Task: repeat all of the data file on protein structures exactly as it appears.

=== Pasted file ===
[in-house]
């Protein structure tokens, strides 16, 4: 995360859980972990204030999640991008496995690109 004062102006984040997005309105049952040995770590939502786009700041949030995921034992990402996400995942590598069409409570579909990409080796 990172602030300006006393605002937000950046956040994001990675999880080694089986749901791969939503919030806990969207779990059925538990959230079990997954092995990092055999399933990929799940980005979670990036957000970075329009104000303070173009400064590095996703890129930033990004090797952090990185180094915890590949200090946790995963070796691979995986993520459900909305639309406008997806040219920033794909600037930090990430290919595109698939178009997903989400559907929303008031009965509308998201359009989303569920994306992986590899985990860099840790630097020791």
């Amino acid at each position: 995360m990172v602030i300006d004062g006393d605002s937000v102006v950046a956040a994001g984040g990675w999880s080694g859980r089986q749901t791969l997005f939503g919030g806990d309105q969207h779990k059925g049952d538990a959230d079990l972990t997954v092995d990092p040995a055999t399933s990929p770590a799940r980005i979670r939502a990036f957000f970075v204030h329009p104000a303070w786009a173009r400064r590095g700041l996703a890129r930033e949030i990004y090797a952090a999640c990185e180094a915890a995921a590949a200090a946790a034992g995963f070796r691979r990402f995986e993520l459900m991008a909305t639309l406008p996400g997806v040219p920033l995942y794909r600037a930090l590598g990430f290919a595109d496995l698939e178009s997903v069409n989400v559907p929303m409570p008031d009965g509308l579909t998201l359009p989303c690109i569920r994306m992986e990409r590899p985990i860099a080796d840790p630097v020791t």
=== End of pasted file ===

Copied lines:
[in-house]
């Protein structure tokens, strides 16, 4: 995360859980972990204030999640991008496995690109 004062102006984040997005309105049952040995770590939502786009700041949030995921034992990402996400995942590598069409409570579909990409080796 990172602030300006006393605002937000950046956040994001990675999880080694089986749901791969939503919030806990969207779990059925538990959230079990997954092995990092055999399933990929799940980005979670990036957000970075329009104000303070173009400064590095996703890129930033990004090797952090990185180094915890590949200090946790995963070796691979995986993520459900909305639309406008997806040219920033794909600037930090990430290919595109698939178009997903989400559907929303008031009965509308998201359009989303569920994306992986590899985990860099840790630097020791």
């Amino acid at each position: 995360m990172v602030i300006d004062g006393d605002s937000v102006v950046a956040a994001g984040g990675w999880s080694g859980r089986q749901t791969l997005f939503g919030g806990d309105q969207h779990k059925g049952d538990a959230d079990l972990t997954v092995d990092p040995a055999t399933s990929p770590a799940r980005i979670r939502a990036f957000f970075v204030h329009p104000a303070w786009a173009r400064r590095g700041l996703a890129r930033e949030i990004y090797a952090a999640c990185e180094a915890a995921a590949a200090a946790a034992g995963f070796r691979r990402f995986e993520l459900m991008a909305t639309l406008p996400g997806v040219p920033l995942y794909r600037a930090l590598g990430f290919a595109d496995l698939e178009s997903v069409n989400v559907p929303m409570p008031d009965g509308l579909t998201l359009p989303c690109i569920r994306m992986e990409r590899p985990i860099a080796d840790p630097v020791t």